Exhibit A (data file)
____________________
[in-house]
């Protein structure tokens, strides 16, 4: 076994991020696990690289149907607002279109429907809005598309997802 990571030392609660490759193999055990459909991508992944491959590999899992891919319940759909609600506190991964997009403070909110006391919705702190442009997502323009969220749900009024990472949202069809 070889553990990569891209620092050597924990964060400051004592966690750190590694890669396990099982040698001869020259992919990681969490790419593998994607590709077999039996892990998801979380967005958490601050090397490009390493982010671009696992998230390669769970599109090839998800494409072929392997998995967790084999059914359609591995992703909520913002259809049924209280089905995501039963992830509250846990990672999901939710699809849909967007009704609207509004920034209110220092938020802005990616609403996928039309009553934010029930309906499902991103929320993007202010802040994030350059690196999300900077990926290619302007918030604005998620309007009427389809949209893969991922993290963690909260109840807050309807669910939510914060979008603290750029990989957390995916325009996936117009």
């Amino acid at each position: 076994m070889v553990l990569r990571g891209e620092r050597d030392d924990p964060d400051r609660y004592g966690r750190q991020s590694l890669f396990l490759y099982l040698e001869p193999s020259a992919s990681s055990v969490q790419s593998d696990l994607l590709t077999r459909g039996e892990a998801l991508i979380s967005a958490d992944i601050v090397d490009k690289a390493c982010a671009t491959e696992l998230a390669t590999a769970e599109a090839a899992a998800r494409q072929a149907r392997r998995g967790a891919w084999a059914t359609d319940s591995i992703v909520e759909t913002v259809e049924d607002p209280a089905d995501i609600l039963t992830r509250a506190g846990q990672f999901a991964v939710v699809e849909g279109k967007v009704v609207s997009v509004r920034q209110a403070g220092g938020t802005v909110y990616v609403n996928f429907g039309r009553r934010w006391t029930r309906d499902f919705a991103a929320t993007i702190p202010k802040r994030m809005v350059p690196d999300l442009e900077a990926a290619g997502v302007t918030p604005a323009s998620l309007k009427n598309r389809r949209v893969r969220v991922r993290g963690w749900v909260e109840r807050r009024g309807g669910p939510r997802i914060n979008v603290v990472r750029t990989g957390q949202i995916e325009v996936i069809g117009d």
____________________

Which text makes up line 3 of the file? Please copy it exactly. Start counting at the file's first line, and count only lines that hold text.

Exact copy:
């Amino acid at each position: 076994m070889v553990l990569r990571g891209e620092r050597d030392d924990p964060d400051r609660y004592g966690r750190q991020s590694l890669f396990l490759y099982l040698e001869p193999s020259a992919s990681s055990v969490q790419s593998d696990l994607l590709t077999r459909g039996e892990a998801l991508i979380s967005a958490d992944i601050v090397d490009k690289a390493c982010a671009t491959e696992l998230a390669t590999a769970e599109a090839a899992a998800r494409q072929a149907r392997r998995g967790a891919w084999a059914t359609d319940s591995i992703v909520e759909t913002v259809e049924d607002p209280a089905d995501i609600l039963t992830r509250a506190g846990q990672f999901a991964v939710v699809e849909g279109k967007v009704v609207s997009v509004r920034q209110a403070g220092g938020t802005v909110y990616v609403n996928f429907g039309r009553r934010w006391t029930r309906d499902f919705a991103a929320t993007i702190p202010k802040r994030m809005v350059p690196d999300l442009e900077a990926a290619g997502v302007t918030p604005a323009s998620l309007k009427n598309r389809r949209v893969r969220v991922r993290g963690w749900v909260e109840r807050r009024g309807g669910p939510r997802i914060n979008v603290v990472r750029t990989g957390q949202i995916e325009v996936i069809g117009d």